As I was in Prasarita C, I heard the tiny teacher approaching. I wondered if she’d be challenged to adjust me, given how small she is. Yeah, okay, forget that idea! She grabbed my arms, told me to relax my elbows, refolded me back so my hands were facing in the opposite direction (palms facing out) and cranked me HARD. “Relax, relax,” she said. “Just soften.” Oh the hilarity. I’m not a good softener — and it took her all of, what, 2 seconds, to figure that out. And the other funny thing was how this waiflike person was manhandling me. Rock on. I stood up with aching arms and a heck of a lot fewer preconceptions. Very funny.

I got a good smoosh in paschimottanasana. Not using her weight, but applying pressure on my sides in a really effective manner. She also said, “pull in with your navel, and pull your anus tight.” Shout out to Linda and the folks at her shala — I know you guys hear this a lot, too. 😉

Adjustment again in Marichyasana D. She stood over me on the first side and said, “Put both sit bones down.” I gave a “Yeah, right” snort. She stepped on the down foot and said “Go ahead, you won’t fall.” It seemed like a looooong way to the floor for that other sit bone, let me tell you. I looked up at her at the end of the pose and grinned. She laughed. On the second side, I set up trying to keep the left sit bone down. What I realize now is that I usually shift all of my weight to the hip on the lotus leg side in order to counterbalance as I bind. If I set up without the big weight shift, I can keep the sit bones down. Interesting.

Next adjustment was in Baddha Konasana. She just dug her knees into my upper thighs and pushed on my back, told me (of course) to relax my shoulders and to not pull — to relax into the pose, rather than muscle through it. The interesting thing was how all of the pressure was so focused: it wasn’t about her body weight at all; none of the full-body draping that usually goes on. All I could feel was the pressure on my thighs and then her hands between my shoulder blades.

Last adjustment was in Urdhva Mukha Paschimottanasana. Mostly verbal. Don’t pull with the arms/shoulders. Don’t use muscular energy; instead, use the energy of the navel to bring the legs in.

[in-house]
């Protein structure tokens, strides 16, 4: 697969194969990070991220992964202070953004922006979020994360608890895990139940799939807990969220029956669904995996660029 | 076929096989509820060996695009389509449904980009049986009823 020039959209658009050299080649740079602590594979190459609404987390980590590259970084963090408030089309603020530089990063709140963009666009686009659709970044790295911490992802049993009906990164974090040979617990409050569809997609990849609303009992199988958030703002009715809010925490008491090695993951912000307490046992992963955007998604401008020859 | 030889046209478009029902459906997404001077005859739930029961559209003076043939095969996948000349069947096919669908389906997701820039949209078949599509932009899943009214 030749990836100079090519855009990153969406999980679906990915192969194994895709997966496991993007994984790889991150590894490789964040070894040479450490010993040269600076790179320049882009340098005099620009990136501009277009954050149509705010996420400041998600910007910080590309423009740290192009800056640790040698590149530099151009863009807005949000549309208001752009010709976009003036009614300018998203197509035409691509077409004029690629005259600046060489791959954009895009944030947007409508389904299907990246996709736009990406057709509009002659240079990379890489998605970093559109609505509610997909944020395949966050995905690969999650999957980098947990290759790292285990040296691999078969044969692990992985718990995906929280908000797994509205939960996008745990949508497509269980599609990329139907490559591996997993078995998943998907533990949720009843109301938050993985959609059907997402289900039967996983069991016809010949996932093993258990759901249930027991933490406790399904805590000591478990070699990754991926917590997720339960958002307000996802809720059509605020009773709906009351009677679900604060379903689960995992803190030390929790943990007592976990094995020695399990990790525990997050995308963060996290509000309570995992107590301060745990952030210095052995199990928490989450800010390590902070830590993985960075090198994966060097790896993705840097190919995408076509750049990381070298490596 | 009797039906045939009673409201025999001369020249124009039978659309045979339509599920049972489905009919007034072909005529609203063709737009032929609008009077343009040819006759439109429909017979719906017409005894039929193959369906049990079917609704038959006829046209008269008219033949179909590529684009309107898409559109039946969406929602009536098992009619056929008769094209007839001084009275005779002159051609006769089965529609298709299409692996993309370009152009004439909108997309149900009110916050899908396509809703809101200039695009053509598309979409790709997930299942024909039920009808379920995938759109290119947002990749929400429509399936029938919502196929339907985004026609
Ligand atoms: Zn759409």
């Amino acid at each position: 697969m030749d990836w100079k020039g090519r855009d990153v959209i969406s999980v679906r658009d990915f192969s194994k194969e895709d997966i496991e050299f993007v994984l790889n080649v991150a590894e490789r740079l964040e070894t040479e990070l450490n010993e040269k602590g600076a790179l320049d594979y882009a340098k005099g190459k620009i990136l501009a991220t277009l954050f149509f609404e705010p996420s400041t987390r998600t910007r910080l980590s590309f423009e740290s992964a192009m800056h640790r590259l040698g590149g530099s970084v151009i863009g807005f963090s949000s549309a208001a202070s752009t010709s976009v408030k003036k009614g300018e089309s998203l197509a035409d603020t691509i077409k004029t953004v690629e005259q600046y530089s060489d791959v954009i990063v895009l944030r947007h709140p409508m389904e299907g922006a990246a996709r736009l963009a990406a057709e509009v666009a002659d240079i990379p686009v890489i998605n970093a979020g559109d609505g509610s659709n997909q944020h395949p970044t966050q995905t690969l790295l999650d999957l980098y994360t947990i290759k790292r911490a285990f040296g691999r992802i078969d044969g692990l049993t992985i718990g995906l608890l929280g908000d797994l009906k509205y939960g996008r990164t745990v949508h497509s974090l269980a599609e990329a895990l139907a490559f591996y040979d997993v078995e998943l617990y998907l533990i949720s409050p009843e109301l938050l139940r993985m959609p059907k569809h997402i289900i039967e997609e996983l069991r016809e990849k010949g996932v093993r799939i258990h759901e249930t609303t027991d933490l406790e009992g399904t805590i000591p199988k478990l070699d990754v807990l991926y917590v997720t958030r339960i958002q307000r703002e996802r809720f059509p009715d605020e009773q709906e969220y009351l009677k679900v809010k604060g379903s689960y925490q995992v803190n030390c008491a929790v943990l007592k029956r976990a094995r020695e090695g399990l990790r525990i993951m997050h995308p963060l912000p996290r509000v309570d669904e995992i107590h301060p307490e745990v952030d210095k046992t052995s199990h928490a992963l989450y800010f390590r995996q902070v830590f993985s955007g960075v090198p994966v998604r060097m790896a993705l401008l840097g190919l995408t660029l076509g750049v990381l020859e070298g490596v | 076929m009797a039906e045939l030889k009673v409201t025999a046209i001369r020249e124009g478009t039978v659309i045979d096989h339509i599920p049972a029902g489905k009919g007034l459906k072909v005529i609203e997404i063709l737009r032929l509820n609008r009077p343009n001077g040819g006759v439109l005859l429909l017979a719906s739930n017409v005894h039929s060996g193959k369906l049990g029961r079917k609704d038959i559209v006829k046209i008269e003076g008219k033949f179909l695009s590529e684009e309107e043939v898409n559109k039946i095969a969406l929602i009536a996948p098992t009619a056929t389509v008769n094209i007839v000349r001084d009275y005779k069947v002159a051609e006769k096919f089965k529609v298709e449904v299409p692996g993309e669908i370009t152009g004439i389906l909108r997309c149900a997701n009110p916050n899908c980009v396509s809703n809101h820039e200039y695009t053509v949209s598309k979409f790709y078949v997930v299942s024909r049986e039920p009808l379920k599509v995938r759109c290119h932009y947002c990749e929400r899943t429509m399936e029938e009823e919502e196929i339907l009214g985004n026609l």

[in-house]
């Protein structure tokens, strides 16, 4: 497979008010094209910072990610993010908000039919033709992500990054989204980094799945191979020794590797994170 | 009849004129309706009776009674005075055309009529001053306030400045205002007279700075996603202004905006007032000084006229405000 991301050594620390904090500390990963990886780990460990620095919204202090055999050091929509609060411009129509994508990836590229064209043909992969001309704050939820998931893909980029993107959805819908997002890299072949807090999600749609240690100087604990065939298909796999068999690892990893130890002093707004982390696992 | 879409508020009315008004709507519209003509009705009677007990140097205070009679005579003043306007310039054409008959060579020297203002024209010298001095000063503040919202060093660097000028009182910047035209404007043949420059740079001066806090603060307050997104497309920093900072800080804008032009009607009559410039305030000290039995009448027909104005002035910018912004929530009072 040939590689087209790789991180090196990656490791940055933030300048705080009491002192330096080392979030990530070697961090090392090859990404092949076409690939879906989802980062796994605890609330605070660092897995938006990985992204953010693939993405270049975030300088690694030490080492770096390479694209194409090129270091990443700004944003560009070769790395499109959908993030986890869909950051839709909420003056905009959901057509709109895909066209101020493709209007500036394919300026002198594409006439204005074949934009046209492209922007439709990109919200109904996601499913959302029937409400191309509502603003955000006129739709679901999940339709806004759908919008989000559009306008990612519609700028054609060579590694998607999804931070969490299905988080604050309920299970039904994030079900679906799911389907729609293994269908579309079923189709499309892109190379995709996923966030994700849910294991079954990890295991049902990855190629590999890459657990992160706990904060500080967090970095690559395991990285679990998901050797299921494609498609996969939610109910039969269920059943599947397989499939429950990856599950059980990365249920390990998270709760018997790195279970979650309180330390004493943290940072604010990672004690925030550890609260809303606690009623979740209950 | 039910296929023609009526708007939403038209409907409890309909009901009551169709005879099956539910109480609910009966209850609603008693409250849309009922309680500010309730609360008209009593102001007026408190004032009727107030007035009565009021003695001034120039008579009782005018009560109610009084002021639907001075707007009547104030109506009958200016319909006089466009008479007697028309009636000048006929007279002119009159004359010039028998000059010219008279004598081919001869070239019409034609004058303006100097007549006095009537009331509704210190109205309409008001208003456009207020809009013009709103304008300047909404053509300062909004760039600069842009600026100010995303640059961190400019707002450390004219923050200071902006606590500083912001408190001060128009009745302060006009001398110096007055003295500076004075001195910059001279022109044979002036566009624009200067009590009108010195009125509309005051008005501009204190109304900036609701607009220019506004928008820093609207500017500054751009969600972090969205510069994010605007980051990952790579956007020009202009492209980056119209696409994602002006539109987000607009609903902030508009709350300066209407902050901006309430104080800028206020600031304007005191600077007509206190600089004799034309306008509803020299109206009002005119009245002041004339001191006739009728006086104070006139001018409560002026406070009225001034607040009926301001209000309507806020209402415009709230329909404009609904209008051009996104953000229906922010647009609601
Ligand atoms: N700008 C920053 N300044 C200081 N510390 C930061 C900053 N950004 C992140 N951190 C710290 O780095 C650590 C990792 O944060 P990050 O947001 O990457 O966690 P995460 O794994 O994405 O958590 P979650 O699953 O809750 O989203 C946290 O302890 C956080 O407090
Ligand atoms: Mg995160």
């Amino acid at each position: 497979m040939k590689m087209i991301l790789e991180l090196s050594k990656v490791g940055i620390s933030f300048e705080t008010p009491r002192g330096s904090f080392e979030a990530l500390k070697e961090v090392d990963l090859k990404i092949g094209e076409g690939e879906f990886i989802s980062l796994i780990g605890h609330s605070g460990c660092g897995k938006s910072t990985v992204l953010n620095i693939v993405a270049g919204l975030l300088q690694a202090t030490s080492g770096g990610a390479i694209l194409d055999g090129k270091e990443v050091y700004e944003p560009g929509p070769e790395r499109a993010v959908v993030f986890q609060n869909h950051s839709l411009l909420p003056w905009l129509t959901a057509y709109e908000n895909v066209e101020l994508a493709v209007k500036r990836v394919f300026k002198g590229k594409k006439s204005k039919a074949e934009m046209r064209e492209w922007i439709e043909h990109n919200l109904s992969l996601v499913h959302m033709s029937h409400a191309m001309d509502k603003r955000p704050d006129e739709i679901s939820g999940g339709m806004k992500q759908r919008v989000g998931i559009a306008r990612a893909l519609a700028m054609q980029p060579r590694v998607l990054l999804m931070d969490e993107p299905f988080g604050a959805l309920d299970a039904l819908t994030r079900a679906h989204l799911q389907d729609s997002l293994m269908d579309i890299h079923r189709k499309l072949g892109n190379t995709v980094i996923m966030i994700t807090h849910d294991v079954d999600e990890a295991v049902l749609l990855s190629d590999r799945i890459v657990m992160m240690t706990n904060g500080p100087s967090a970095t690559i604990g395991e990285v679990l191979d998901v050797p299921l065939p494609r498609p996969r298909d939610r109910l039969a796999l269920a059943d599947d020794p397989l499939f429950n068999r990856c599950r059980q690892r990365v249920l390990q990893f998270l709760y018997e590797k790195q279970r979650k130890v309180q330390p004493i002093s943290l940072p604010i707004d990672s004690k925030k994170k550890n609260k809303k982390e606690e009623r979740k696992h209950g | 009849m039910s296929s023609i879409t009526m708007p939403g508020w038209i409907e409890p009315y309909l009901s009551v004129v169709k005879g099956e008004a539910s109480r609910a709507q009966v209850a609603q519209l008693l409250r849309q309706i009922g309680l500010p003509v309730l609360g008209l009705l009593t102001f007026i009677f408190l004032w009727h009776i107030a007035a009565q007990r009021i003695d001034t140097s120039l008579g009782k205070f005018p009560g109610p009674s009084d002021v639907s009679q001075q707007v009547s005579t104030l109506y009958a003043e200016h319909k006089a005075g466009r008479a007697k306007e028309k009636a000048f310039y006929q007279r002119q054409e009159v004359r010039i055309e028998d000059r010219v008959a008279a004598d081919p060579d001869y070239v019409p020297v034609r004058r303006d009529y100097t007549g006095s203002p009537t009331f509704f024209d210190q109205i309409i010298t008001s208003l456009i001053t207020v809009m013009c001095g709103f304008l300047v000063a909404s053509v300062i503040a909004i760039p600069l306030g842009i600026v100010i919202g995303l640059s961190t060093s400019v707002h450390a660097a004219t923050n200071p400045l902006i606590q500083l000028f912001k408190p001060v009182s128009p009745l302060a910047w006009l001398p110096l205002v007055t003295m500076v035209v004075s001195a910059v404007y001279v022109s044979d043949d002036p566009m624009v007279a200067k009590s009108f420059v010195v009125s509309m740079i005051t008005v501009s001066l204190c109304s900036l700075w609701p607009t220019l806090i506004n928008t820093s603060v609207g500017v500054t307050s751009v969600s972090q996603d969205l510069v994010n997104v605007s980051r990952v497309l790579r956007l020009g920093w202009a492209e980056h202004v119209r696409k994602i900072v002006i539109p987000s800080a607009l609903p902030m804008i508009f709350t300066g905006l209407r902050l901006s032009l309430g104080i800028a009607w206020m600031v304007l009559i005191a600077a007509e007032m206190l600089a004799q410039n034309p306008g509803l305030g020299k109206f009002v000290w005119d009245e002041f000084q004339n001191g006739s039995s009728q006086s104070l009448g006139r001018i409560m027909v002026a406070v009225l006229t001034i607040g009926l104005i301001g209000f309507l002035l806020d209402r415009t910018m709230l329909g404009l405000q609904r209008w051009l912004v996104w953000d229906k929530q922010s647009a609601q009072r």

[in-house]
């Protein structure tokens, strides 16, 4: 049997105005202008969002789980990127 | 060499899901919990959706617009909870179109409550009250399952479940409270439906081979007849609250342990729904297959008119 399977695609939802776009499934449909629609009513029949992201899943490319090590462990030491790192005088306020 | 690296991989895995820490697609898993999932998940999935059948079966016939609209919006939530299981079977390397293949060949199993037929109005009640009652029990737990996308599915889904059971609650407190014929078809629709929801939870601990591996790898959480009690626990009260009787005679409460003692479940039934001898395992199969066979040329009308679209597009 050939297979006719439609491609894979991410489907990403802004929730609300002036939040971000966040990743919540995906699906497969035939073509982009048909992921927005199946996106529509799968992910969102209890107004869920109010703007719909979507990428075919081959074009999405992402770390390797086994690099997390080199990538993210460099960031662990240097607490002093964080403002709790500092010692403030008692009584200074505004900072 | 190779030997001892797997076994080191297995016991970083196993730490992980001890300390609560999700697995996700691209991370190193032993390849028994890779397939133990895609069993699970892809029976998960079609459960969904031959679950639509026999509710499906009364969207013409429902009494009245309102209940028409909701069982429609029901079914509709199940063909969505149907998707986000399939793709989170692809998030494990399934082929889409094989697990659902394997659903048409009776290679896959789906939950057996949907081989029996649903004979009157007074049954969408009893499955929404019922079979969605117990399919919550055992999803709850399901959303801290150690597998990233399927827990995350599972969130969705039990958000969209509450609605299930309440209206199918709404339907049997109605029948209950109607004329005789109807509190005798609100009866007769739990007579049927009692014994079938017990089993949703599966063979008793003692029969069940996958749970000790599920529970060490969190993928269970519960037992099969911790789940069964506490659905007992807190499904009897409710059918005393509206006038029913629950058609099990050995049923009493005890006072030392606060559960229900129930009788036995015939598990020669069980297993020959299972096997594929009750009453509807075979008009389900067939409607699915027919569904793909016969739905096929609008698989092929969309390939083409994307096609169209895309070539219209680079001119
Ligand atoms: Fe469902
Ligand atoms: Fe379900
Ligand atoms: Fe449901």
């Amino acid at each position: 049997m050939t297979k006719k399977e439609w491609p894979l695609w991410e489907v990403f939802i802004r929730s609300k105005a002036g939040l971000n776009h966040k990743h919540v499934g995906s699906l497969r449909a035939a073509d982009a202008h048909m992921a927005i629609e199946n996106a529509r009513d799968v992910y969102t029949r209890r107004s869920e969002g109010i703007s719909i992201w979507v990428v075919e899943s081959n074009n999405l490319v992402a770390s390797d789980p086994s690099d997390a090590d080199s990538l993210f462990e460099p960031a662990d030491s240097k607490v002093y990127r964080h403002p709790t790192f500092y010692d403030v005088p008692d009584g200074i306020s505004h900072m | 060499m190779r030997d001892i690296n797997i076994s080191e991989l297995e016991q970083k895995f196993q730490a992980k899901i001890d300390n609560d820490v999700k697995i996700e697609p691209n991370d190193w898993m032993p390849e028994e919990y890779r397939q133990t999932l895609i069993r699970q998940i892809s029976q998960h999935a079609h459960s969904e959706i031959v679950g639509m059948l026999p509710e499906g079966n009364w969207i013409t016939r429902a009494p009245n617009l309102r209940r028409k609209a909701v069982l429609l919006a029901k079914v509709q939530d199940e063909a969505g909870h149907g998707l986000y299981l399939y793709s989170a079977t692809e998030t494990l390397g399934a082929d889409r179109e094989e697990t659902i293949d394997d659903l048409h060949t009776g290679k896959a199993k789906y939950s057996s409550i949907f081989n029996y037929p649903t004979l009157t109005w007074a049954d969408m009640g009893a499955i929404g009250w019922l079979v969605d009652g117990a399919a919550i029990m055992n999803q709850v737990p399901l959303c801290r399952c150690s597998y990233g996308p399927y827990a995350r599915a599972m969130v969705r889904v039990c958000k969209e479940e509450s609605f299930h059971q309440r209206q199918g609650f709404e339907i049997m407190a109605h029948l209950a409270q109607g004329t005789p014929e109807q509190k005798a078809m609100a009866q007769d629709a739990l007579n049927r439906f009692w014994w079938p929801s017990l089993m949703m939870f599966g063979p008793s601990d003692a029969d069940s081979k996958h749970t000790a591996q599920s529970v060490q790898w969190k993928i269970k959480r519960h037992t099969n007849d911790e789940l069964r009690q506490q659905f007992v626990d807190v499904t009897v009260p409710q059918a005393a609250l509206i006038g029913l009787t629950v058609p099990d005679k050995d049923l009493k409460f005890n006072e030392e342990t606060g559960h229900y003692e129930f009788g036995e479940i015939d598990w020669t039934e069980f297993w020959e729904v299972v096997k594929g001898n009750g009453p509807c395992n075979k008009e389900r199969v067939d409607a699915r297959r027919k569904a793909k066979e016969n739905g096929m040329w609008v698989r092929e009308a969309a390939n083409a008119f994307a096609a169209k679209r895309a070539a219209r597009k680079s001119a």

What?! NO pulling? How will I practice? LOL! Note to self: Karen, please remember this. It is your most important lesson and one you keep resisting.

I walked out of there feeling like I’m all about overusing my shoulders and being divorced from my core. Gotta re-balance that. Fascinating to go to a new shala, because all of your habits seem so much more obvious than at the home shala, where you can roll through the usual with a huge sense of familiarity. Celeste seems like a very perceptive and very strong teacher. As I was wrapping up she was working on standing-from-urdhva-dhanurasana with someone who is clearly a regular practitioner. It was a nice interaction: a good combination of moral support, instruction, and humor.

By the time I left, there were about 25 people practicing. Seemed very focused and yet every so often I could hear a couple of people murmuring a bit, and occasionally a little laughter. Nice place. I’m happy I went. Tomorrow and the next day are early mornings, work-wise, but I’ll go back after that. I think I can get in two or more practices there before I head home.

Singapore blog

Put together a blog for the trip. I’ll dwell on the yoga on this blog, as per usual, but wanted to have a place for other details of the trip.

Singapore Tour

Shuffle, Sleep, Singapore

The shuffle meme (put your iPod on shuffle and document the first 10 songs that come up):

1. Politik, Coldplay
2. Borrowed Time, A Fine Frenzy
3. Don’t Panic, Coldplay
4. Drown In My Own Tears, Ray Charles
5. High Speed, Coldplay
6. Ray of Light, Madonna
7. Brown Eyed Girl, Van Morrison
8. Gayatri Mantra, Deva Premal
9. I Try, Macy Gray
10. Lebanese Blonde, Thievery Corporation

Not very adventurous taste, I know — and a Coldplay problem.

***

Everyone’s talking about sleeping poorly. Online and at work, everyone seems to be having trouble. Full moon? I woke up suddenly at 3 AM today. Okay. Meant extra time to read before practice. Kinda tired now. No sense trying to adjust to normal time, since I’ll be flying through a ton of time zones tomorrow and the next day.

***

Practice was lovely this morning. Great to see the Mysorians and VBG. I mentioned that I’ve found a shala to practice at in Singapore, and VBG asked who the teacher was. Small world. Turns out she’s practiced with him.

The President of the company swung by my office this morning and proposed a short side trip: Angkor Wat, Cambodia. Oh yeah! I am SO in!

Where the heart is

Woke up with a start in the hotel room. Had a (false) memory of picking up the phone for my wake-up call and then putting it down and falling back to sleep. “What time is it?!” I panicked. Look at the clock. Oh, uh, 3:30 AM. An hour before my wake-up call is due. And now I’m too awake. Start thinking about something that’s been irritating me at work, and go around in circles with it for a bit.